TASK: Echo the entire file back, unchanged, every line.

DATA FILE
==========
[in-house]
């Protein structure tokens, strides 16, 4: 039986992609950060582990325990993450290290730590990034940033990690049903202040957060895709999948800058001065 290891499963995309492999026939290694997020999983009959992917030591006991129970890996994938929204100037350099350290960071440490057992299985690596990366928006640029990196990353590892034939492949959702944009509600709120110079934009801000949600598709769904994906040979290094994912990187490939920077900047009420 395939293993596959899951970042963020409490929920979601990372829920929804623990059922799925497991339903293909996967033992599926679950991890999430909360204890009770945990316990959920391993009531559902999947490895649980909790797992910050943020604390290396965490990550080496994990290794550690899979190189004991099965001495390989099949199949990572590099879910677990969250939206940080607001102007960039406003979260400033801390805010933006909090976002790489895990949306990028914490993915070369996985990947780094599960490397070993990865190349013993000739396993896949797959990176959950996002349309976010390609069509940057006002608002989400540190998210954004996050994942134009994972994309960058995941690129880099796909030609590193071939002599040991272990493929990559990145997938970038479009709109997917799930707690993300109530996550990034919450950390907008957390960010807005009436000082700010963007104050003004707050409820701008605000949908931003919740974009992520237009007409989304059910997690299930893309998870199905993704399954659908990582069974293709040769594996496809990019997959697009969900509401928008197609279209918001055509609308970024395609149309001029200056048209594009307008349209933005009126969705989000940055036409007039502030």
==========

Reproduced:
[in-house]
């Protein structure tokens, strides 16, 4: 039986992609950060582990325990993450290290730590990034940033990690049903202040957060895709999948800058001065 290891499963995309492999026939290694997020999983009959992917030591006991129970890996994938929204100037350099350290960071440490057992299985690596990366928006640029990196990353590892034939492949959702944009509600709120110079934009801000949600598709769904994906040979290094994912990187490939920077900047009420 395939293993596959899951970042963020409490929920979601990372829920929804623990059922799925497991339903293909996967033992599926679950991890999430909360204890009770945990316990959920391993009531559902999947490895649980909790797992910050943020604390290396965490990550080496994990290794550690899979190189004991099965001495390989099949199949990572590099879910677990969250939206940080607001102007960039406003979260400033801390805010933006909090976002790489895990949306990028914490993915070369996985990947780094599960490397070993990865190349013993000739396993896949797959990176959950996002349309976010390609069509940057006002608002989400540190998210954004996050994942134009994972994309960058995941690129880099796909030609590193071939002599040991272990493929990559990145997938970038479009709109997917799930707690993300109530996550990034919450950390907008957390960010807005009436000082700010963007104050003004707050409820701008605000949908931003919740974009992520237009007409989304059910997690299930893309998870199905993704399954659908990582069974293709040769594996496809990019997959697009969900509401928008197609279209918001055509609308970024395609149309001029200056048209594009307008349209933005009126969705989000940055036409007039502030």